Parish dikereeves: a conundrum

12/13/2013 in British Isles, landscapes and pilgrimage, officeholding and local government, Parish Research Today

Flooding was a persistent threat to coastal, wetland and riverine parishes in early modern England and Wales. My current PhD research is into how communities responded to this threat at a variety of different levels and in a variety of different ways. I look at how flooding and flood risk was managed politically, socially and culturally – through local and national governance, through communal and familial structures, and how those affected understood and conceptualised flooding. I take two case studies, the Upper and Lower Severnside ‘levels’ of southern Gloucestershire and the Parts of Holland in Lincolnshire, as areas subject to significant flooding, and subsequently significant flood risk management, in the sixteenth and seventeenth centuries.

The research I am currently undertaking focusses on the various levels of government and administration that dealt with flooding. The parish history element of this current research is both interesting and puzzling. In some coastal regions, particularly in Lincolnshire, but also in Somerset and elsewhere, dikereeves were elected to oversee the maintenance and upkeep of sea walls and drainage ditches. Dikereeves were often a manorial appointment, as at Sutton Holland in Lincolnshire in the 1550s and 1560s, where the manor court elected dikereeves from amongst both freeholders and copyholders. During the 1570s records suggest that the Lincolnshire dikereeve moved from a manorial to a parochial office, with all the Lincolnshire parochial dikereeves accounts I have found beginning post-1570.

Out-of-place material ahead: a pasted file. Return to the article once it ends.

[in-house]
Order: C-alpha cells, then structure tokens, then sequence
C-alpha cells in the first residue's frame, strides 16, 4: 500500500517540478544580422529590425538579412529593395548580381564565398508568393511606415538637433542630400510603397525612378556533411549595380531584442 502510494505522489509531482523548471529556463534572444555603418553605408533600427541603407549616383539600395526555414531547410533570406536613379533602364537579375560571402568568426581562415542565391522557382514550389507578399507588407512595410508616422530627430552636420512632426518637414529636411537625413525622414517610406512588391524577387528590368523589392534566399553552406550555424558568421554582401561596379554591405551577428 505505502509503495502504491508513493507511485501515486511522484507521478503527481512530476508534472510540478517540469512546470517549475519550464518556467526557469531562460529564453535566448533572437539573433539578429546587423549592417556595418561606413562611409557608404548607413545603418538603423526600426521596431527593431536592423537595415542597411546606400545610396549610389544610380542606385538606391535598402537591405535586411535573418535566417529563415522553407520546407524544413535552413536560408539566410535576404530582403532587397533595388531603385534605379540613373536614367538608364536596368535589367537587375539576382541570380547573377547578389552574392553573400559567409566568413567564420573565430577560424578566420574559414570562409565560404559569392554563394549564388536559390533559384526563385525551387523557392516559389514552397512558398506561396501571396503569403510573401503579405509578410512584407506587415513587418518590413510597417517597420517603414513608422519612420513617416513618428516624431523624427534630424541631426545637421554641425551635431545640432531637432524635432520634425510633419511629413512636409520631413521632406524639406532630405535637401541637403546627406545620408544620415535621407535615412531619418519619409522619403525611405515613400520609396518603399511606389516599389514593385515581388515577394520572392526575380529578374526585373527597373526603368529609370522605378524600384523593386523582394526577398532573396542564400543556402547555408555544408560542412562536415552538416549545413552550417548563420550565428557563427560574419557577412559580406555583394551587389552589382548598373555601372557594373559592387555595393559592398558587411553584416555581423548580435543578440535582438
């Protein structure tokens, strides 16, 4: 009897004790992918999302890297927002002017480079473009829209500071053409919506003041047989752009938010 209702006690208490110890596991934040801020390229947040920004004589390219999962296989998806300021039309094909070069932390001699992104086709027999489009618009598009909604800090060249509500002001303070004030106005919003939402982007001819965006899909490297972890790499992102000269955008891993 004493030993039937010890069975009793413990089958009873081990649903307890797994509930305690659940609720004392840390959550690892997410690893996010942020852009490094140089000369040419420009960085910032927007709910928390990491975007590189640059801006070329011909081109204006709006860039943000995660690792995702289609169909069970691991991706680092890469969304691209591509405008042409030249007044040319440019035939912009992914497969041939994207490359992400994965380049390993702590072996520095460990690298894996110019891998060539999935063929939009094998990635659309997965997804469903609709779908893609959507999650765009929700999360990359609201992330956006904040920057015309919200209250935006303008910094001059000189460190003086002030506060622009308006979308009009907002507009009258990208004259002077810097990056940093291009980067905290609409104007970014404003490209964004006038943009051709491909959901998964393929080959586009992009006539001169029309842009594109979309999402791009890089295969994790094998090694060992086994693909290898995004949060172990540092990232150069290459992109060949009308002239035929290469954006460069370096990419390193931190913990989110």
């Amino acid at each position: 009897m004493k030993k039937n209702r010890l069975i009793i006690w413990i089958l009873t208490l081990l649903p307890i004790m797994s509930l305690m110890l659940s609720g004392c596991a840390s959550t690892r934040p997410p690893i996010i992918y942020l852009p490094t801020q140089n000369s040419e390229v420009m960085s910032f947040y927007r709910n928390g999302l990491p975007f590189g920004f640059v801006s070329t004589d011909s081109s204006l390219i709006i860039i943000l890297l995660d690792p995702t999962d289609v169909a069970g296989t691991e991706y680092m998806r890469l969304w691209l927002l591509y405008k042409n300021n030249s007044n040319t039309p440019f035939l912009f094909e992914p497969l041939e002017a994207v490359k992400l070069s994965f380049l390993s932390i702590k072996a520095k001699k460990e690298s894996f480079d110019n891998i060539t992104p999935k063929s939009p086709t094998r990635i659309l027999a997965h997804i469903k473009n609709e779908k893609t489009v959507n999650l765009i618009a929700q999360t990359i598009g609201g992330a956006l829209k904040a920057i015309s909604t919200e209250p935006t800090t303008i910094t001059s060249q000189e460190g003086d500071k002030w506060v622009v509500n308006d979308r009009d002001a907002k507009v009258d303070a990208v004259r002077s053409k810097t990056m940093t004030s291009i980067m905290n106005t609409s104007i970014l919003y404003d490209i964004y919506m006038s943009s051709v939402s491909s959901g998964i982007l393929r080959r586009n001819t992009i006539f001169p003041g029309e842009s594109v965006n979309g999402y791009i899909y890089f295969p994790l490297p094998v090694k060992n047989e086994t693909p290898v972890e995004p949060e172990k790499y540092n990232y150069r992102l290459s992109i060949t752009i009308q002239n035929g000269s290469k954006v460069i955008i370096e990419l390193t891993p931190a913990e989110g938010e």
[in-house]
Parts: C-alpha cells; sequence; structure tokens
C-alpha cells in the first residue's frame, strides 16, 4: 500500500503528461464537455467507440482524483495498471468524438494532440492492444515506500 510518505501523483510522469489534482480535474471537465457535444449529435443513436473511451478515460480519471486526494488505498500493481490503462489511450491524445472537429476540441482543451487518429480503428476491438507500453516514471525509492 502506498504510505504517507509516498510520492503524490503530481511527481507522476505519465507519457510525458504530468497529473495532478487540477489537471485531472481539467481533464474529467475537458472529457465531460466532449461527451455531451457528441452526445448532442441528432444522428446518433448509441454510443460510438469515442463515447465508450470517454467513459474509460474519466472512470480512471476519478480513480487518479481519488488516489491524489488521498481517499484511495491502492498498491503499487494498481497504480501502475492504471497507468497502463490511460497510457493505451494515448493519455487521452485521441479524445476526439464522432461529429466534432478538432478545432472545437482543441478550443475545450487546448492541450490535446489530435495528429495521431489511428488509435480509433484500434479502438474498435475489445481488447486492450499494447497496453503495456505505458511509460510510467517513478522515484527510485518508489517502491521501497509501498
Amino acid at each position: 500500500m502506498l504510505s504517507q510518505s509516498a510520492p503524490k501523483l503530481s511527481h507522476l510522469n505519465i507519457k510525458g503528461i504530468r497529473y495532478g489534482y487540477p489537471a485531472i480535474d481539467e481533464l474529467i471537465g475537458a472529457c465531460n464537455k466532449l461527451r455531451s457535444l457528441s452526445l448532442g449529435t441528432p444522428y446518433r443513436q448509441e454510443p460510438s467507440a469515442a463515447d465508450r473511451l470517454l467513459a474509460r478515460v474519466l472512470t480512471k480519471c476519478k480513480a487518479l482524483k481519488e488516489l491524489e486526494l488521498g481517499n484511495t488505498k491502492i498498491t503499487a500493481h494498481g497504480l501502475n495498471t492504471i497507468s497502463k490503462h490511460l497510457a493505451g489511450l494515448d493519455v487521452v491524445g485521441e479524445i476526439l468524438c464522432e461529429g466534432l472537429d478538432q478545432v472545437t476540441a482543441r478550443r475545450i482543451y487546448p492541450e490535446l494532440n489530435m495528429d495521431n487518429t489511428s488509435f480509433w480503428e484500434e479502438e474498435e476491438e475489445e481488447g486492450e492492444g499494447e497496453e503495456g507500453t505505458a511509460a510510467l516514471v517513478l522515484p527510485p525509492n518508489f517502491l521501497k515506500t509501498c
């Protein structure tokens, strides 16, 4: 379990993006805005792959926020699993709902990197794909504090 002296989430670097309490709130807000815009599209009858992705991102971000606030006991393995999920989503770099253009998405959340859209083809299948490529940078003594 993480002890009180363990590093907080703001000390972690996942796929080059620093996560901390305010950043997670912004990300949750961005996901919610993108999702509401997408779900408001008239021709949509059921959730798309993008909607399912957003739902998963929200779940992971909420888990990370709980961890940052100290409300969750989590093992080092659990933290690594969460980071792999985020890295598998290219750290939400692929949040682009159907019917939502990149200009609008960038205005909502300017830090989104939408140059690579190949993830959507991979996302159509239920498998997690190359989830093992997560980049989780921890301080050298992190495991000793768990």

So far I have two explanations for this move – one general and one specific, but neither resting on a ‘smoking gun’, and both more than open to challenge. The first is the rise of the parish as a unit of local administration amidst the ‘quickening’ of the ‘pace of local government’ in the later sixteenth and early seventeenth century. This would explain the move towards the parish, but not necessarily the move away from the manor. The second more specific reason could be the particularly stormy years around 1570. These included widespread flooding of the East coast in 1570 and 1571. Perhaps given new environmental challenges, parishes required greater flood defence oversight and established parochial dikereeves? Again, such an explanation rests on the parish, rather than the manor, being the most effective unit of local organisation.

Any comments or suggestions would be most welcome.

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